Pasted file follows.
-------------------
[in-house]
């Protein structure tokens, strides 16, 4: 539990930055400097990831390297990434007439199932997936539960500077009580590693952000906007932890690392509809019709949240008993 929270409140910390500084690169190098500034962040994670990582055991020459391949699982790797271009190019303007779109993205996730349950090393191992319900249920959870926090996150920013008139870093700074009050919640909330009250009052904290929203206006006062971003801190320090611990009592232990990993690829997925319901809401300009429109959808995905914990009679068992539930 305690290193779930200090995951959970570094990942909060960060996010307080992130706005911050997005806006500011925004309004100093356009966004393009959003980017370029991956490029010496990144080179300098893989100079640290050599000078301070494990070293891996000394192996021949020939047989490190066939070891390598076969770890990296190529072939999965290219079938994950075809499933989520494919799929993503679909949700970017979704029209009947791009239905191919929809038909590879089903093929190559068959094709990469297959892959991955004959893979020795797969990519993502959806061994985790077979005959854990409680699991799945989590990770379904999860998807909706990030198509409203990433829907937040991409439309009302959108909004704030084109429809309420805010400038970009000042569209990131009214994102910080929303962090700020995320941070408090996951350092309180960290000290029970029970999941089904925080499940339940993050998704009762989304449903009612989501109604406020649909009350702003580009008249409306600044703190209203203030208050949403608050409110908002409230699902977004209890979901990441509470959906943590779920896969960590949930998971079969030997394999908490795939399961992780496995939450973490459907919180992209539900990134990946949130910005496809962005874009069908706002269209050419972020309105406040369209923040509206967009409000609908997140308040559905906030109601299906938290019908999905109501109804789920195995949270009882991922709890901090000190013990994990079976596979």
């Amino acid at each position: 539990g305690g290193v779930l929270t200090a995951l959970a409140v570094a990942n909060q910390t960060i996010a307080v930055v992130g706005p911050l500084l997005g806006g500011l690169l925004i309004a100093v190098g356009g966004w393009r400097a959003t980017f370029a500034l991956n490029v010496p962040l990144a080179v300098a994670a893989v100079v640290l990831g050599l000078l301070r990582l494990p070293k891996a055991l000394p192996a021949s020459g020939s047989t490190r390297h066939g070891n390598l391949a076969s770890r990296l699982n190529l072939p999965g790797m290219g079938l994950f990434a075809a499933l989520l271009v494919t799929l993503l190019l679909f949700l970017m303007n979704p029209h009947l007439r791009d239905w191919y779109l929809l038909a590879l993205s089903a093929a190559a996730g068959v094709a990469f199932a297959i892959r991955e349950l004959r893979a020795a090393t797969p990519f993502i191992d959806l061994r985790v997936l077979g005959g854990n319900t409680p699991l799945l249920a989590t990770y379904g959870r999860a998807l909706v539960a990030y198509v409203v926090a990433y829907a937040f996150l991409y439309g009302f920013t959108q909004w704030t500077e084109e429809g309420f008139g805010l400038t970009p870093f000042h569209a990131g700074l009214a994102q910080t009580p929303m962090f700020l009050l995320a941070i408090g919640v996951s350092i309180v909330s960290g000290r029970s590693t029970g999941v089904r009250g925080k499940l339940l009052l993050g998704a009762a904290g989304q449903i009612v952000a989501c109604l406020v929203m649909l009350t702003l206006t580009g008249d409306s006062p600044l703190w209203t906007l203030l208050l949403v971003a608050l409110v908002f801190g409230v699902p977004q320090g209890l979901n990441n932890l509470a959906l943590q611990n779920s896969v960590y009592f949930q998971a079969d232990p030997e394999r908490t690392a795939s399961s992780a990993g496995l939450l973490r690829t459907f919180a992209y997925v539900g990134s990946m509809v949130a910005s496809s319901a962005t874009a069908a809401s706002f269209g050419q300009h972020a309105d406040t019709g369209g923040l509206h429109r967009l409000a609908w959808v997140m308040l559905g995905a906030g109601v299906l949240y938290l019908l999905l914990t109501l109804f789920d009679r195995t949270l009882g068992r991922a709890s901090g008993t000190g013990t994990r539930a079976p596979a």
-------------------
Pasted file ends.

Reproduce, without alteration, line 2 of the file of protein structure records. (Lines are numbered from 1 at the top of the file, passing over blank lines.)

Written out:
């Protein structure tokens, strides 16, 4: 539990930055400097990831390297990434007439199932997936539960500077009580590693952000906007932890690392509809019709949240008993 929270409140910390500084690169190098500034962040994670990582055991020459391949699982790797271009190019303007779109993205996730349950090393191992319900249920959870926090996150920013008139870093700074009050919640909330009250009052904290929203206006006062971003801190320090611990009592232990990993690829997925319901809401300009429109959808995905914990009679068992539930 305690290193779930200090995951959970570094990942909060960060996010307080992130706005911050997005806006500011925004309004100093356009966004393009959003980017370029991956490029010496990144080179300098893989100079640290050599000078301070494990070293891996000394192996021949020939047989490190066939070891390598076969770890990296190529072939999965290219079938994950075809499933989520494919799929993503679909949700970017979704029209009947791009239905191919929809038909590879089903093929190559068959094709990469297959892959991955004959893979020795797969990519993502959806061994985790077979005959854990409680699991799945989590990770379904999860998807909706990030198509409203990433829907937040991409439309009302959108909004704030084109429809309420805010400038970009000042569209990131009214994102910080929303962090700020995320941070408090996951350092309180960290000290029970029970999941089904925080499940339940993050998704009762989304449903009612989501109604406020649909009350702003580009008249409306600044703190209203203030208050949403608050409110908002409230699902977004209890979901990441509470959906943590779920896969960590949930998971079969030997394999908490795939399961992780496995939450973490459907919180992209539900990134990946949130910005496809962005874009069908706002269209050419972020309105406040369209923040509206967009409000609908997140308040559905906030109601299906938290019908999905109501109804789920195995949270009882991922709890901090000190013990994990079976596979």